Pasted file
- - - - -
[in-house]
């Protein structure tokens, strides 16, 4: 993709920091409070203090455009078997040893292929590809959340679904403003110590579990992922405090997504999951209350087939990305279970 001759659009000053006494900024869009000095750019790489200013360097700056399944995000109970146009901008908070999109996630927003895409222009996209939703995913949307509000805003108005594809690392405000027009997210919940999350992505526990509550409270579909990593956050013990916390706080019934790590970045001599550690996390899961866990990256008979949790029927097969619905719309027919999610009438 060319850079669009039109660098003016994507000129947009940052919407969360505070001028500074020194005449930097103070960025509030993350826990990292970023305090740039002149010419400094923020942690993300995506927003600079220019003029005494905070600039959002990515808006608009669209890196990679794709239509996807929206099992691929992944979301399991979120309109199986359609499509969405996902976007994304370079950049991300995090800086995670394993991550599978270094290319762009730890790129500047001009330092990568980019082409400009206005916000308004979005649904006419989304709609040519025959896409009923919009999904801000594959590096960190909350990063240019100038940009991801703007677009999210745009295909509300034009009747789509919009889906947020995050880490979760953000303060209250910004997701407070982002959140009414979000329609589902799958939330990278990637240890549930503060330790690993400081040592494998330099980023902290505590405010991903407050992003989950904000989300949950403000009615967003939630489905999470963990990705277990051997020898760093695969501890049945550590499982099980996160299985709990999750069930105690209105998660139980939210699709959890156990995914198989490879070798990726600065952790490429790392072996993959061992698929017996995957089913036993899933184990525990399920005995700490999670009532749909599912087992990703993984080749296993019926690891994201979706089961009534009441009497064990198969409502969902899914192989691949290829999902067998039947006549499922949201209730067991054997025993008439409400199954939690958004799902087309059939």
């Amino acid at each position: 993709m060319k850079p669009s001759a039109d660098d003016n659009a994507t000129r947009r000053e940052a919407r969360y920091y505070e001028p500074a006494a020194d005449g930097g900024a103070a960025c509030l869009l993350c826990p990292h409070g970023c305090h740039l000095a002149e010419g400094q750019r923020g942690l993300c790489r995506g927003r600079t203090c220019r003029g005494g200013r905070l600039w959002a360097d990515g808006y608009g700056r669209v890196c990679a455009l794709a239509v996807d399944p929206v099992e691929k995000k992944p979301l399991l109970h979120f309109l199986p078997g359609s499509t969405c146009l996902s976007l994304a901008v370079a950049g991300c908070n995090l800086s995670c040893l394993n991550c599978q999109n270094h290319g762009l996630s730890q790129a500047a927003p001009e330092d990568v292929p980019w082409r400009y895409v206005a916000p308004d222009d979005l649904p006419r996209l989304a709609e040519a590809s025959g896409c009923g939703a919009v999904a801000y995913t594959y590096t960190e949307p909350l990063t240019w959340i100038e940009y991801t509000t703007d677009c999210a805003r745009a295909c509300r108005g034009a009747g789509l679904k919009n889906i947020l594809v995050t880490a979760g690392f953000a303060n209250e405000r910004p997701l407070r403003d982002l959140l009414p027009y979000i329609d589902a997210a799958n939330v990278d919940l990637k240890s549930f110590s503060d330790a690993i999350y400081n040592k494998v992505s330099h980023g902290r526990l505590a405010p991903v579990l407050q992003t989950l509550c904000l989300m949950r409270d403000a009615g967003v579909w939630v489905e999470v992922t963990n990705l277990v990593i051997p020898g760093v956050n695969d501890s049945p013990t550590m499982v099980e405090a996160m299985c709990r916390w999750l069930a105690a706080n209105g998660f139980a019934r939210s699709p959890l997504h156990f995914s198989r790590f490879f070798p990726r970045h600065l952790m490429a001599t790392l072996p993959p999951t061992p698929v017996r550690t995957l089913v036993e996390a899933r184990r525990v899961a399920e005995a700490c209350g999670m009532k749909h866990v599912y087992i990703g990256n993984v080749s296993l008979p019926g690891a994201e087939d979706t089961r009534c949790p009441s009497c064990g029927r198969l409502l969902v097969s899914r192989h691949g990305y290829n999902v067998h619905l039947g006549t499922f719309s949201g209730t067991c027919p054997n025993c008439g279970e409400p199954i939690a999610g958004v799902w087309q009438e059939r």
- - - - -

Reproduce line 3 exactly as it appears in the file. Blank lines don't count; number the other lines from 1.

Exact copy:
């Amino acid at each position: 993709m060319k850079p669009s001759a039109d660098d003016n659009a994507t000129r947009r000053e940052a919407r969360y920091y505070e001028p500074a006494a020194d005449g930097g900024a103070a960025c509030l869009l993350c826990p990292h409070g970023c305090h740039l000095a002149e010419g400094q750019r923020g942690l993300c790489r995506g927003r600079t203090c220019r003029g005494g200013r905070l600039w959002a360097d990515g808006y608009g700056r669209v890196c990679a455009l794709a239509v996807d399944p929206v099992e691929k995000k992944p979301l399991l109970h979120f309109l199986p078997g359609s499509t969405c146009l996902s976007l994304a901008v370079a950049g991300c908070n995090l800086s995670c040893l394993n991550c599978q999109n270094h290319g762009l996630s730890q790129a500047a927003p001009e330092d990568v292929p980019w082409r400009y895409v206005a916000p308004d222009d979005l649904p006419r996209l989304a709609e040519a590809s025959g896409c009923g939703a919009v999904a801000y995913t594959y590096t960190e949307p909350l990063t240019w959340i100038e940009y991801t509000t703007d677009c999210a805003r745009a295909c509300r108005g034009a009747g789509l679904k919009n889906i947020l594809v995050t880490a979760g690392f953000a303060n209250e405000r910004p997701l407070r403003d982002l959140l009414p027009y979000i329609d589902a997210a799958n939330v990278d919940l990637k240890s549930f110590s503060d330790a690993i999350y400081n040592k494998v992505s330099h980023g902290r526990l505590a405010p991903v579990l407050q992003t989950l509550c904000l989300m949950r409270d403000a009615g967003v579909w939630v489905e999470v992922t963990n990705l277990v990593i051997p020898g760093v956050n695969d501890s049945p013990t550590m499982v099980e405090a996160m299985c709990r916390w999750l069930a105690a706080n209105g998660f139980a019934r939210s699709p959890l997504h156990f995914s198989r790590f490879f070798p990726r970045h600065l952790m490429a001599t790392l072996p993959p999951t061992p698929v017996r550690t995957l089913v036993e996390a899933r184990r525990v899961a399920e005995a700490c209350g999670m009532k749909h866990v599912y087992i990703g990256n993984v080749s296993l008979p019926g690891a994201e087939d979706t089961r009534c949790p009441s009497c064990g029927r198969l409502l969902v097969s899914r192989h691949g990305y290829n999902v067998h619905l039947g006549t499922f719309s949201g209730t067991c027919p054997n025993c008439g279970e409400p199954i939690a999610g958004v799902w087309q009438e059939r």